Why relaxing is so much work.
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Tools for running your life and relationships
Robert Taibbi L.C.S.W.
When you have an argument, it's natural to try and make up. But stopping there usually only perpetuates a cycle that never works. Here's how to do it differently.
We all leave our childhoods with something that continues to leave us feeling afraid, angry, isolated. Our healing naturally moves through stages. Here's what they are, and how to move ahead.
Good relationships are built on both partners feeling safe, but what each needs to feel that way can be different. A look at some of the common needs and next steps.
Anxiety can lead to a fear of loss and abandonment. But there are ways to break the cycle.
We often have times in our lives when we lose our sense of purpose. Here are some tips for rediscovering meaning.
What's an emotional affair? Often it's in the eyes of the beholder, but there are clear red flags.
If you are living with or dating someone who has an anxiety disorder, it can be difficult at times. Here are some common reactions and tips for how to best help and take care of you.
It's easy for sex to take a backseat. Maybe it's time to make it a priority.
Creating a new stepfamily is fraught with a host of normal but difficult challenges. Consider these common problems and how to handle them.
We all have a vision of our lives and our lives in our relationships. The challenge is knowing your vision, sharing it, and finding ways to support each other in achieving it.
Porn addiction is increasing and, like other addictions, is difficult to break.
ADHD is a disability that can cause frustration not only for the individual but those living with them. Here's how to help.
While arguments seem to be about different ideas, the real problem is usually how emotions are handled. When in doubt, focus on how—not what—and fix feelings with feelings, not facts.
Jealousy can quickly ruin an intimate relationship. Maybe it's time to put it to rest.
The obsessive need to pick at your skin is a psychological burden and challenge for many. A three-pronged approach can break the habit.
Breakups are painful because they are less about a loss of love and more about a loss of attachment. Here's what to expect and how to move through the grief.
Passive-aggressive behaviors can easily undermine relationships. It is the anger being diverted; it is about feeling unsafe. What drives it, how to respond, how to change it.
While living in the more in the present may be a goal, the distractions of the past and future often have their own drivers. How to be more mindful by tackling them directly.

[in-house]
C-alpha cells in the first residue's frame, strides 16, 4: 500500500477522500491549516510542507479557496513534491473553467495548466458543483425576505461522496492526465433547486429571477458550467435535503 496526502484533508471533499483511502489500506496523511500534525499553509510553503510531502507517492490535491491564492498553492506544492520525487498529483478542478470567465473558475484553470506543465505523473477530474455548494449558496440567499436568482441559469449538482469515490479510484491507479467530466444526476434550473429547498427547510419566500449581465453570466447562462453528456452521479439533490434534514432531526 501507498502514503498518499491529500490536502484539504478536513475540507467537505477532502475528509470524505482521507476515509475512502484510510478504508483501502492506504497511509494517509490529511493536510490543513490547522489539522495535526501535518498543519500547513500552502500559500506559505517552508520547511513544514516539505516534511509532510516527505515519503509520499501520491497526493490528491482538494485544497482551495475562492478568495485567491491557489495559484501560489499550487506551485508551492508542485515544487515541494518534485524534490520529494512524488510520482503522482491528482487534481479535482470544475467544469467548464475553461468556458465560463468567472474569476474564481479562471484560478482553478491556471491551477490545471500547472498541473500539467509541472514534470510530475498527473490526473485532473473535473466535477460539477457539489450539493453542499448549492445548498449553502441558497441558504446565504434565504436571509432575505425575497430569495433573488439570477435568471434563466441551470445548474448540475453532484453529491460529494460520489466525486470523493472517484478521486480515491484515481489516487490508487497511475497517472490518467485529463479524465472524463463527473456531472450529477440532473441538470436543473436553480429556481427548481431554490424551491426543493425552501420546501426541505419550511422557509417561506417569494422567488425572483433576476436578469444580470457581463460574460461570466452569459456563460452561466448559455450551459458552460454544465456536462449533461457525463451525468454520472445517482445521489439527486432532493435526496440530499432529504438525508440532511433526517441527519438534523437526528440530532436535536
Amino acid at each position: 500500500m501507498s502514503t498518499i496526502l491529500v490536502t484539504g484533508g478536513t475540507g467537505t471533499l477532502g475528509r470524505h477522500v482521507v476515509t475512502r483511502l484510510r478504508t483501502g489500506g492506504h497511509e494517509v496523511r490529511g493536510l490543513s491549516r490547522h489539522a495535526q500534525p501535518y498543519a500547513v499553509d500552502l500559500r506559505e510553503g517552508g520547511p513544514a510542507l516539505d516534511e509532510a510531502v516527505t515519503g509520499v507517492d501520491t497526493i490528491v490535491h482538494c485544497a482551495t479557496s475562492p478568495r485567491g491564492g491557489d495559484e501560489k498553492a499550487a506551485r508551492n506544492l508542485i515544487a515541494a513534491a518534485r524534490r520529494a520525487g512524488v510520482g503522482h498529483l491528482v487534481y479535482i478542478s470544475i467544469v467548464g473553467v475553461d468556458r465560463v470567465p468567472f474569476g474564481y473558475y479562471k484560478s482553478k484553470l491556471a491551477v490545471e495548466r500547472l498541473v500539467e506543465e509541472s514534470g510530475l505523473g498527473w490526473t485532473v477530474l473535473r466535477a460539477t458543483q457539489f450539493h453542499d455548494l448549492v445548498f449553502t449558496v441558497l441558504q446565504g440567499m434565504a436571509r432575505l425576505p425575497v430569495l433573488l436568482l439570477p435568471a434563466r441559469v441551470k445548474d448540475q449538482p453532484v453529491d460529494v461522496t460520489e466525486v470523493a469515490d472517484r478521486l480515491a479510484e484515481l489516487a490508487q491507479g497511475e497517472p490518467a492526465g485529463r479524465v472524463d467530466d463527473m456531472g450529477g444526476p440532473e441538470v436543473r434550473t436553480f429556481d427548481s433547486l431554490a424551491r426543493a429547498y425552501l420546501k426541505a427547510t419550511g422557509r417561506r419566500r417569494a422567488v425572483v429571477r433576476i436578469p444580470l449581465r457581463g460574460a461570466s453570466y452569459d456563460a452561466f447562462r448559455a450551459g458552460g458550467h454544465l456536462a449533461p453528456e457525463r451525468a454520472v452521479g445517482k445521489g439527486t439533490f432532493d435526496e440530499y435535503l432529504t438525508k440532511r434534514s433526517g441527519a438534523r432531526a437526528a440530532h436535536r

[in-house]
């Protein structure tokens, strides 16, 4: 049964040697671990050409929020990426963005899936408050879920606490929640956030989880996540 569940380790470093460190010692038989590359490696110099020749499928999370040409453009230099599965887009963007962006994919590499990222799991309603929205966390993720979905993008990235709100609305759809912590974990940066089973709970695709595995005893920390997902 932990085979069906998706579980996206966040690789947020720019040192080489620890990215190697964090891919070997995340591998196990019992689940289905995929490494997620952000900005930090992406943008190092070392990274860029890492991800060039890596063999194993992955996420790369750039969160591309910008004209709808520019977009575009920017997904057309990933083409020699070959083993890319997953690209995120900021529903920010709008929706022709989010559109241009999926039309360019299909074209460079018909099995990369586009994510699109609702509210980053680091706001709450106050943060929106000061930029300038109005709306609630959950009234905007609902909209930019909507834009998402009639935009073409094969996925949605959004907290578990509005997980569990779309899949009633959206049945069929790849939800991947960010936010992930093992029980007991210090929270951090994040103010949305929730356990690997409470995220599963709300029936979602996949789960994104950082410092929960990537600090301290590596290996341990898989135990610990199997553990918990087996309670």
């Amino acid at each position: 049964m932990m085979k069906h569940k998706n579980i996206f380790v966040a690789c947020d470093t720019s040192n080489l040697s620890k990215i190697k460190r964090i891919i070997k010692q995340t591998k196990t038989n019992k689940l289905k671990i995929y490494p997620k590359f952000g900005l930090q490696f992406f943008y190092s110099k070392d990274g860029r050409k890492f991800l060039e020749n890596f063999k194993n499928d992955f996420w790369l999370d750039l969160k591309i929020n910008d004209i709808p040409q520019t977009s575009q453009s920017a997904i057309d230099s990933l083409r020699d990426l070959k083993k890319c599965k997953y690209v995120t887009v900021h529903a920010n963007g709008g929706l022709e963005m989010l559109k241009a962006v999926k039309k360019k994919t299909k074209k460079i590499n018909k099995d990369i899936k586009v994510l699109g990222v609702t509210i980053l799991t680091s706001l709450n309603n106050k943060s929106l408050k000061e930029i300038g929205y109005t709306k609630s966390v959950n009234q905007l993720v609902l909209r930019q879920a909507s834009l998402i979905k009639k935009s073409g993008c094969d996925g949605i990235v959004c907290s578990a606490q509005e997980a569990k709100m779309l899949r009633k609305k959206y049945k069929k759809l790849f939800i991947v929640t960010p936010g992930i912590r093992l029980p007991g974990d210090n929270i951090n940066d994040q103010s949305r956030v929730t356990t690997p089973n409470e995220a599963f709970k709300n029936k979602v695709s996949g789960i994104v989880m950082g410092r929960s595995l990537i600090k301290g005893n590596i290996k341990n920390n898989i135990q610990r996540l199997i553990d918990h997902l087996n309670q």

Thinking about new goals creates a vision of your future. Here are ways to look at what is working, what isn't, and what to change in the year ahead.
Life transitions are understandably difficult, but they are also opportunities. Upgrade your emotional software and run your life in new, more effective ways.
We all can be cautious around others at times. But some are constantly on guard, afraid, hyperalert. Maybe it's time to stop walking on eggshells.
We all go through difficult times and one of the best antidotes to anxiety and depression is building our everyday lives around healthy routines. Here's how to get started.
To expect someone to meet all your needs is unrealistic. If you want a good relationship, start by choosing the three qualities that you need most.
Our lives naturally move us towards empowerment and healing if we are able to learn the lessons that our problems are teaching us, if we are willing to change our perspective.
We are constantly writing the scripts that are our lives. Where have you been? Where do you want to go? Here's an exercise to help you step back and define and redo your story.
Many couples seem to have the same argument over and over. These are the common causes and how to finally put them to rest.
Possessions are called possessions because they can emotionally possess us. These are the drivers for our materialism, and the steps toward reining them in.
Our past is always running alongside our present, but sometimes in intimate relationships, it flares up in a negative way.
We move in and out of relationships for many reasons, but at their core one of the drivers is our need to heal our past.
It's easy for struggling couples to see the other guy as the enemy. Rather than battling each other, they need to join forces and tackle the problem. How to do it.
Bob Taibbi, L.C.S.W., has 45 years of clinical experience. He is the author of 11 books and over 300 articles and provides training nationally and internationally.